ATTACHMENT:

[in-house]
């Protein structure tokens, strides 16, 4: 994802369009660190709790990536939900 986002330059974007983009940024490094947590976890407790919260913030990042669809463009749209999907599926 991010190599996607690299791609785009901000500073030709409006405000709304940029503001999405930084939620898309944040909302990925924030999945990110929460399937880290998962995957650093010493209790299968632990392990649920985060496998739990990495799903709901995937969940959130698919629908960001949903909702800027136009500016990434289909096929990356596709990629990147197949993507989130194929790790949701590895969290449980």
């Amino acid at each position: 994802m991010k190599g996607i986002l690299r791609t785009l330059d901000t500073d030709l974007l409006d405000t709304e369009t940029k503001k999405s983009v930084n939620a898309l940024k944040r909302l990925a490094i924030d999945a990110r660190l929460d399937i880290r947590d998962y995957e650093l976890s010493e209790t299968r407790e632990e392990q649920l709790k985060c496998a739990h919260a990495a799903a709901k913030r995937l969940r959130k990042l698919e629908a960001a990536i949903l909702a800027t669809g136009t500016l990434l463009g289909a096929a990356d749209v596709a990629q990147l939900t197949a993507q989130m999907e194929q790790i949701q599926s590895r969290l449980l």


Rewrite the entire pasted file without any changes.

[in-house]
């Protein structure tokens, strides 16, 4: 994802369009660190709790990536939900 986002330059974007983009940024490094947590976890407790919260913030990042669809463009749209999907599926 991010190599996607690299791609785009901000500073030709409006405000709304940029503001999405930084939620898309944040909302990925924030999945990110929460399937880290998962995957650093010493209790299968632990392990649920985060496998739990990495799903709901995937969940959130698919629908960001949903909702800027136009500016990434289909096929990356596709990629990147197949993507989130194929790790949701590895969290449980």
């Amino acid at each position: 994802m991010k190599g996607i986002l690299r791609t785009l330059d901000t500073d030709l974007l409006d405000t709304e369009t940029k503001k999405s983009v930084n939620a898309l940024k944040r909302l990925a490094i924030d999945a990110r660190l929460d399937i880290r947590d998962y995957e650093l976890s010493e209790t299968r407790e632990e392990q649920l709790k985060c496998a739990h919260a990495a799903a709901k913030r995937l969940r959130k990042l698919e629908a960001a990536i949903l909702a800027t669809g136009t500016l990434l463009g289909a096929a990356d749209v596709a990629q990147l939900t197949a993507q989130m999907e194929q790790i949701q599926s590895r969290l449980l």